FCC Chairman Ajit Pai has publicly stated he believes the concessions made by T-Mobile US and Sprint are enough to ensure the merger would be in the public interest.
Over the course of the weekend, rumours emerged over concessions the pair would have to make to get the support of the FCC, though rarely are sources so spot on. The merged business will now have to commit to a nationwide 5G deployment within three years, sell Sprint’s prepaid brand and promise not to raise prices during the rollout years, if it wants the greenlight of the FCC.
What is worth noting is this is not a greenlight just yet. Pai has said yes, though he will need a majority vote from the Commissioners. Commissioner Brendan Carr has already pledged his support, and we suspect Michael O’Reilly will in the immediate future also. The Democrats might want to throw a spanner in the works, but this would be largely irrelevant with O’Reilly’s support.
“In light of the significant commitments made by T-Mobile and Sprint as well as the facts in the record to date, I believe that this transaction is in the public interest and intend to recommend to my colleagues that the FCC approve it,” Pai said in a statement.
“This is a unique opportunity to speed up the deployment of 5G throughout the United States and bring much faster mobile broadband to rural Americans. We should seize this opportunity.”
As you can imagine, T-Mobile US CEO John Legere certainly has something to say on the matter.
“Let me be clear,” Legere stated in a blog entry. “These aren’t just words, they’re verifiable, enforceable and specific commitments that bring to life how the New T-Mobile will deliver a world-leading nationwide 5G network – truly 5G for all, create more competition in broadband, and continue to give customers more choices, better value and better service.”
The first commitment made by T-Mobile US and Sprint is a nationwide 5G network. Considering Legere has been claiming his team would be the first to rollout a genuine 5G network for some time, it comes as little surprise the FCC will want to hold him accountable.
Over a three-year period, presumably starting when the greenlight is shown, the new 5G network will cover 97% of the population. 75% of the population will be covered with mid-band spectrum, while the full 97% will have low-band. This is a very traditional approach to rolling out a network, as it meets the demands of capacity and efficiency, though there is a sacrifice on speed.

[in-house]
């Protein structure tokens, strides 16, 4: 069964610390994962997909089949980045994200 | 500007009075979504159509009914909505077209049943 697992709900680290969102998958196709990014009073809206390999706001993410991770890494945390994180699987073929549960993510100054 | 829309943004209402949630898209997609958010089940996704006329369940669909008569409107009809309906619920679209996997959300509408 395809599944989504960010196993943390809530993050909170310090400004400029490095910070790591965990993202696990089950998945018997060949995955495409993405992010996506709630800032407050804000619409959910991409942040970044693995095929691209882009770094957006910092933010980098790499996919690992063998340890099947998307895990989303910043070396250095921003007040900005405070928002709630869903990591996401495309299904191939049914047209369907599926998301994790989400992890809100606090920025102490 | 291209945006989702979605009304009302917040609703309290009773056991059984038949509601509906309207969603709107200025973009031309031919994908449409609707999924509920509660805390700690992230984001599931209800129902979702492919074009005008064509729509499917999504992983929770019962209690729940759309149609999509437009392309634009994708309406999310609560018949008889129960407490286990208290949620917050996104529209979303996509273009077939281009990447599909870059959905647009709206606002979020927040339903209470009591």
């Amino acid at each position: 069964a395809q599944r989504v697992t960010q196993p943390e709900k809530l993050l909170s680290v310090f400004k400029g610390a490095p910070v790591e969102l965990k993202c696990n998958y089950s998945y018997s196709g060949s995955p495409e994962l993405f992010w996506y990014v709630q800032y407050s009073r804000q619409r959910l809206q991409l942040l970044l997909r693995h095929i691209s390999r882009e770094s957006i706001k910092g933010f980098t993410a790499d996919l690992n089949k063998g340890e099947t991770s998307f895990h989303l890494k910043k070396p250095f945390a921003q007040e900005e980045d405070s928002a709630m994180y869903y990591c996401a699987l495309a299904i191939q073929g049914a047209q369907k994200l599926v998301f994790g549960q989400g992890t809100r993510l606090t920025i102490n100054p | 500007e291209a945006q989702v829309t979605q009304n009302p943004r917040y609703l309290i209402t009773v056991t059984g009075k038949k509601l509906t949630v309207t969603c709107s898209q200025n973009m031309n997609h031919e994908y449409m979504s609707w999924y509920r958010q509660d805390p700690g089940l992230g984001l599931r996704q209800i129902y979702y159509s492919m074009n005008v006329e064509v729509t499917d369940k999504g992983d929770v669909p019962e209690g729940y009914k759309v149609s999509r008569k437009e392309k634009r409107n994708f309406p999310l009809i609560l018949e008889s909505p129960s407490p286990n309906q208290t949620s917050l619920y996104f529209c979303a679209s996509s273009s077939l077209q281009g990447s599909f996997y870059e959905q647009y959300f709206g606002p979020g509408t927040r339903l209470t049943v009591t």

Perhaps more importantly for the FCC, the plan also covers objectives to bridge the digital divide. 85% of the rural population will be connected during this period, increasing to 90% after six years. This is not to say all the farmers fields will be blanketed in 5G, though it does help provide an alternative for the complicated fixed broadband equation in the rural communities.
Moving onto the divestment, selling Sprint’s Boost prepaid brand seems to be enough to satisfy the competition cravings of Pai. What is worth noting is this will not be a complete break-away from the business as it will have to run on the T-Mobile US network. Unfortunately, MVNOs in the US are not as free to operate as those in Europe, as switching the supporting network would mean have to change out all the SIM cards.
This becomes complicated as you do not necessarily know who your customers are in a prepaid business model. The situation certainly encourages more competition, it will after all not be part of the T-Mobile US/Sprint family anymore, but it is far from a perfect scenario.
Finally, Legere has promised tariffs will not become more expensive during the deployment period, another worry for the FCC should the duo want to meet the ambitious objectives to compete with AT&T and Verizon. However, it does appear Legere is promising 5G tariffs will not include a premium either.
And now onto the other side of the aisle. Commissioner Jessica Rosenworcel has tweeted her opinions on the concessions and it appears she is not convinced.
“We’ve seen this kind of consolidation in airlines and with drug companies. It hasn’t worked out well for consumers. But now the @FCC wants to bless the same kind of consolidation for wireless carriers. I have serious doubts.”
Rosenworcel has also suggested the decision should be put out for public consultation. We suspect Pai will want to avoid this scenario, as it would be incredibly time-demanding; the Chairman will want the merger distraction off his desk as soon as possible.
Commissioner Geoffrey Starks is yet to make a comment, but DO NOT, I repeat, DO NOT go on his Twitter page if you haven’t watched the latest Game of Thrones episode.
We understand the Democrat and Republican Commissioners are going to be at each other’s throats over pretty much every decision, however trolling any innocent individual with a GoT spoiler is a low blow.
Starks and your correspondent are going to have some issues.